‘No One Will Save You’ Review: Kaitlyn Dever’s One-Woman Show Excels in This Near-Wordless Sci-Fi Horror Thriller

no one will save you review

A story that relies on a one-person show can easily make or break a movie. It doesn’t matter what type of genre because, at the end of the day, an actor’s charisma and versatility are the driving force that keeps us hooked to his or her journey throughout the movie.

One such movie is ‘No One Will Save You,’ a new sci-fi horror thriller that places Kaitlyn Dever front and center. It boasts a high-concept premise: a home-invasion subgenre where the intruder(s) isn’t an armed and dangerous person(s) but an extraterrestrial being. And interestingly, writer-director Brian Duffield chose to retain the classic appearances of grey aliens. You know, those slim, big-headed creatures with grey skins and large, black eyes.

These aliens somehow landed on Earth, specifically in the sleepy town of Mill River. Instead of a typical alien invasion commonly seen in the sci-fi genre, we see the aliens invade Brynn’s (Kaitlyn Dever) home. She lives there all alone, and the night when she is awakened by the sound of someone – which later turns out to be something — breaking into her house, the movie certainly lives up to its title. She did manage to escape at some point, only to be forced back to where she came from.

We also learn that Brynn is an outcast. Earlier in the movie, when she tries to greet one of the locals while heading to the town, she only gets a cold, hard stare. No one wants to speak to her, and she doesn’t seem to have any friends or family members. She would spend her time in the comfort of her home dancing to the old song (Ruby Murray’s ‘Knock on the Door’), collecting miniature houses, and writing occasional letters to someone named ‘Maude.’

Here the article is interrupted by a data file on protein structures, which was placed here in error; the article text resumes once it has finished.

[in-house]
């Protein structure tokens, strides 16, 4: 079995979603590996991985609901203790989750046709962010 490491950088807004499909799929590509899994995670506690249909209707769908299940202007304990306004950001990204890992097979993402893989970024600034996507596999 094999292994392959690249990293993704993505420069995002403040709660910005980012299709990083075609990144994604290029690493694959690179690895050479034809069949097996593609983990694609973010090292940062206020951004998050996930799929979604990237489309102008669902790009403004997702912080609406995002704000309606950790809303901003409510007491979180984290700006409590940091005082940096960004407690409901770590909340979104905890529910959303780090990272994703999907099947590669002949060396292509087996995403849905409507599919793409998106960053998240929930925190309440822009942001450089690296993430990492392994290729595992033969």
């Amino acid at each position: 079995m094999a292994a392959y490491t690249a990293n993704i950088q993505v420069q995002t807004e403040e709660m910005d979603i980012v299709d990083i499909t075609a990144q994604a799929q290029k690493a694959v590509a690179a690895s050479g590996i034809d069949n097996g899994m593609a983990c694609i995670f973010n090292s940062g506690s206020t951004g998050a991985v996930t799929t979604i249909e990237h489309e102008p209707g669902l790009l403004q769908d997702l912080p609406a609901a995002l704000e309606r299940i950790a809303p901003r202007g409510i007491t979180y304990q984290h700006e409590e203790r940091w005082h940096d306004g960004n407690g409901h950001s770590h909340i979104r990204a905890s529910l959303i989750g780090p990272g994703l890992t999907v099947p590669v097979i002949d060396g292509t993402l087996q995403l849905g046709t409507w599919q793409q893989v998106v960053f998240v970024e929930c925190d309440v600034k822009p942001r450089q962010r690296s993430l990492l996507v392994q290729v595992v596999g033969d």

Duffield, whose last directorial effort was a 2020 high-school horror comedy titled ‘Spontaneous,’ checks all the boxes here: the obligatory run-and-hide moments (and yes, that includes the character hiding under the bed) and the whole usual suspects. The movie, of course, has scenes where Brynn is forced to improvise her survival instinct by using household items and, at one point, a sharp piece of her handicraft to fend off the hostile aliens.


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The action scenes are rather rudimentary, complete with a few hackneyed jump scares and chases. But the special effects – from the alien design to the dark, ominous clouds looming in the sky — are effective enough for a straight-to-streaming movie. Credits also go to Joseph Trapanese’s nail-biting score alongside Aaron Morton’s atmospheric cinematography and the heavy emphasis on its sound design.

The latter is especially true as Duffield chose to film his movie predominantly free of dialogues. Even the words we hear throughout the movie are background noises. Best known for her TV roles in ‘Justified’ and ‘Dopesick,’ Dever’s lead role is mostly non-verbal here, relying instead on her varied facial expressions and body language to convey her emotions. It’s not easy to pull off, but Dever does an excellent job with her sympathetic performance that manages to keep me invested throughout the movie.

Duffield deserves equal praise for his crafty screenplay beyond the usual home/alien-invasion elements, borrowing past and recent movies such as ‘Close Encounters of the Third Kind,’ ‘Invasion of the Body Snatchers,’ ‘Signs,’ and, of course, ‘A Quiet Place.’ He doesn’t lay out all his cards on the table, as seen from Brynn’s perspective, preferring to reveal them one at a time or whatever he deems necessary without spoon-feeding the viewers.

For instance, why do the Mill River townsfolks dislike Brynn so much? Why the local cops do not even bother to serve her when she enters the station to make a police report? And what’s up with the lady spitting on Brynn’s face full of hatred and disgust? All this sure screams a much-needed backstory to learn more about Brynn. But Duffield wants us to focus on her emotional ordeal rather than giving us the obvious. However, we get bits and pieces of Brynn’s past, and such a storytelling approach might frustrate some viewers.


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And yet, this is what made ‘No One Will Save You’ a cut above the typical genre tropes. As the movie progresses, Duffield subtly incorporates symbolic themes of grief, isolation, and compassion. He even keeps us in the dark about the aliens’ motivations, leading to the unexpected finale that you either like it or hate it. I find it absorbing enough to make me ponder Duffield’s overall storytelling.

‘No One Will Save You’ is currently streaming on Hulu and Disney+.

SCORE: 7/10

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